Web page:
BioDynamics emerged as Organic's replacement and sounded her death knell. Created by Rudolf Steiner, and promulgated by a long list of delusional winemakers, BioDynamics quickly replaced Organic in the minds of short-sighted consumers. Organic had sold out. BioDynamics was pure and spiritual, the Tammy Faye Bakker of viticulture. It wasn't long after the appearance of BioDynamics on the American wine scene that Organic was found dead. No charges have been filed against Steiner's estate, but BioDynamics is under investigation. Authorities believe evidence has been buried in cow horns in an undisclosed location.

There was no one at the Organic service. No one cares.



26 comments:

abc said...

Authorities believe evidence has been buried in cow horns in an undisclosed location.

I needed a smile today.


I will miss my fine friend syrah.

Eric V. Orange said...

can you put a stake in Demystify?
he is well worn his welcome.

evo

Eric V. Orange said...

okay, worn out.

evo

Ron Washam, HMW said...

Amy Love,

Sure, you'll miss Syrah, but you never visited him when he was alive. Now Syrah is dead and you'll have to live with those regrets.

Eric,

Where have you been? Welcome back.

I killed Robert Parker and Syrah and Organic. I've only got so much time. But, never fear, I'm sure more Obits will come one day soon.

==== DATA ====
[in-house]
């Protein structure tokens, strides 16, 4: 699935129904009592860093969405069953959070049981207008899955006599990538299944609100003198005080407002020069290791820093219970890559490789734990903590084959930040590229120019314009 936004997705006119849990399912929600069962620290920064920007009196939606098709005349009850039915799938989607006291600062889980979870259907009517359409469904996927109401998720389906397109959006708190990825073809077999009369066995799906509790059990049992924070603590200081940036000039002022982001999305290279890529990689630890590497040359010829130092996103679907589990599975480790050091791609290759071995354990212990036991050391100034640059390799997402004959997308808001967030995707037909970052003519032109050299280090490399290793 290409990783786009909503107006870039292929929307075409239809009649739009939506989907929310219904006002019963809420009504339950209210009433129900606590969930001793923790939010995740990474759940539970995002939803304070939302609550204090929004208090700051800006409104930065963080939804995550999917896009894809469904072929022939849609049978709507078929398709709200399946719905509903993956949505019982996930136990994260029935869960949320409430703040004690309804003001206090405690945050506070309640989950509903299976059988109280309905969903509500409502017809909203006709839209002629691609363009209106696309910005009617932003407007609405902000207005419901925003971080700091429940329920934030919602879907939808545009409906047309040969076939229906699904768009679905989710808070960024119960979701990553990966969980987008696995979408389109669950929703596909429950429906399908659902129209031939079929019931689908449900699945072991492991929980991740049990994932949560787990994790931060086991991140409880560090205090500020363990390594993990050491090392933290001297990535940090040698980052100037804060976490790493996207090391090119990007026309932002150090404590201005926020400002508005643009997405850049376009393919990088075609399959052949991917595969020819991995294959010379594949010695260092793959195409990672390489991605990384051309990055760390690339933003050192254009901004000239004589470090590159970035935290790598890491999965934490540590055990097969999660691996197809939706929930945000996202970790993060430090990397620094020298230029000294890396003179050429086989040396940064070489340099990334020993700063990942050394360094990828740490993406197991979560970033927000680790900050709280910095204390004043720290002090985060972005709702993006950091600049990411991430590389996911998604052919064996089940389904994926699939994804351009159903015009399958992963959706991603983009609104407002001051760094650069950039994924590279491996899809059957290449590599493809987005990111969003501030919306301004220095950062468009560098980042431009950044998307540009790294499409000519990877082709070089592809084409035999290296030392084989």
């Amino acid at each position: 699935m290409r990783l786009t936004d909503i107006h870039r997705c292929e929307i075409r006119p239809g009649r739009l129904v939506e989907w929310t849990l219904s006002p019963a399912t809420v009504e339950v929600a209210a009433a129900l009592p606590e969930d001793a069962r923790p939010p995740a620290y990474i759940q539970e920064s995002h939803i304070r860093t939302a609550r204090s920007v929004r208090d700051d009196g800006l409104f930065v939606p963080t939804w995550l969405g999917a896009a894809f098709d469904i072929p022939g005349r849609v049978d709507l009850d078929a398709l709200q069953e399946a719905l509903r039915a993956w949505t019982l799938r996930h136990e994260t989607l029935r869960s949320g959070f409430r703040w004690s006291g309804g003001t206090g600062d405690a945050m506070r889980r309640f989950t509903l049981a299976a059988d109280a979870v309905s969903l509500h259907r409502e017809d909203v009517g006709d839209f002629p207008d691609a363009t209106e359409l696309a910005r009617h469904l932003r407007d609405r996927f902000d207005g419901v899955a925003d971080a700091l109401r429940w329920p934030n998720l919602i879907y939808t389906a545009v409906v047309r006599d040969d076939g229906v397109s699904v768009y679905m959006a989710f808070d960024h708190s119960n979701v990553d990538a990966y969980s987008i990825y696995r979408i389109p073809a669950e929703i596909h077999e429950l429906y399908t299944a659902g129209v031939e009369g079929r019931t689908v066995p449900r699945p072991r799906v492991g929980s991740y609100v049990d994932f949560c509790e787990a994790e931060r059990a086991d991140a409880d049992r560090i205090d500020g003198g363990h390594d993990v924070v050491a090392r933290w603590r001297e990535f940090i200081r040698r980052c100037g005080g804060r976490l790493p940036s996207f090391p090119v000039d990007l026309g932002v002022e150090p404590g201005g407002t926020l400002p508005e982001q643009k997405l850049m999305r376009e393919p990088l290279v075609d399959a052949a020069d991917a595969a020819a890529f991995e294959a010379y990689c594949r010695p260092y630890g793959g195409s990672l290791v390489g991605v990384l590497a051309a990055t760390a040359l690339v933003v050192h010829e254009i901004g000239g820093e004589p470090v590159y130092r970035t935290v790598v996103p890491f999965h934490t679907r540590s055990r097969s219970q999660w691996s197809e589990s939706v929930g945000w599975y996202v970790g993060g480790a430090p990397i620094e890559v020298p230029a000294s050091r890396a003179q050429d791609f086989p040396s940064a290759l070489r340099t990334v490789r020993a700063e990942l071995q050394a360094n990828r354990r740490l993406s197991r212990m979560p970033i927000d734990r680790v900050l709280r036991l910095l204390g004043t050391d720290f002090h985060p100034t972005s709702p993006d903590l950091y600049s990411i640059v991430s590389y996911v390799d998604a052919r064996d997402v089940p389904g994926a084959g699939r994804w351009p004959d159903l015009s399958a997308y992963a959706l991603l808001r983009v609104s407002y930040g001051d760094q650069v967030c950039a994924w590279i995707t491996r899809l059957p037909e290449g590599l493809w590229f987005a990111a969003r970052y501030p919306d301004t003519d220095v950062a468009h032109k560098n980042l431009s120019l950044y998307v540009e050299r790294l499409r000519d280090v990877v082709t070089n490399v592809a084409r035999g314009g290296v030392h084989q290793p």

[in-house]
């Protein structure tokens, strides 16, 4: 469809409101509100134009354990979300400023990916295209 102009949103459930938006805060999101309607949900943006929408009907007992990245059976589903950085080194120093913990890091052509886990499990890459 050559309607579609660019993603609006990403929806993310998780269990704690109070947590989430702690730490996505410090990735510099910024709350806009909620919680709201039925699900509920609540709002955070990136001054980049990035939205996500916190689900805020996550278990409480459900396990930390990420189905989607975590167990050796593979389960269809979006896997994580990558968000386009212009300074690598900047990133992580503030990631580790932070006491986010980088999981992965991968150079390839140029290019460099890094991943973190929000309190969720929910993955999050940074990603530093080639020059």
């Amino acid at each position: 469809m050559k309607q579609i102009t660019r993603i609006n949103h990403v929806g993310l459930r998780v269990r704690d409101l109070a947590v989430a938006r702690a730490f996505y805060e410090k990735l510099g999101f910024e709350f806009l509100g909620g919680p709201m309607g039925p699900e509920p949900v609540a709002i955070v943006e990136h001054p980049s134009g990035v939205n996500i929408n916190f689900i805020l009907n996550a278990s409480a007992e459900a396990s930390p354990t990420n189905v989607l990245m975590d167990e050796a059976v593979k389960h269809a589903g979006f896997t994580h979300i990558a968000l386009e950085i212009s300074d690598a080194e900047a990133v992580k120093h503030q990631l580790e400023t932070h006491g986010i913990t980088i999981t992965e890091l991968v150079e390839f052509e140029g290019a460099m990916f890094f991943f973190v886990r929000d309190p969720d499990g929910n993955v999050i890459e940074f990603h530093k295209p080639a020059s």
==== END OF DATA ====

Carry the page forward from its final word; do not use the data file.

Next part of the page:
Thomas said...

A memorial service seems in order. Maybe we can hold it at the orange wine festival.

Charlie Olken said...

It was not more than fifteen years ago that Riesling was dead. Fortunately, it has risen from the ashes.

Syrah will rise again as well. It is just hard to know when, but it will not disappear the way Sangiovese has fled the scene. Sure, expensive Syrah is a drag on the market, but Syrah sales have not died on the national scene.

Organic is a different story. This puppy never had a chance. For one thing, only hippies and nut cases made truly organic wine. And those who argue that sulfur is organic so it is OK to use it in the vineyard and in wine cheapen their own argument. And when they do not use sulfur, they destroy the wine. So, they have invented a new term. It is called Organically Grown. If the grapes were organic, it does not matter what you do to the wine in the winery if you are Organically Grown.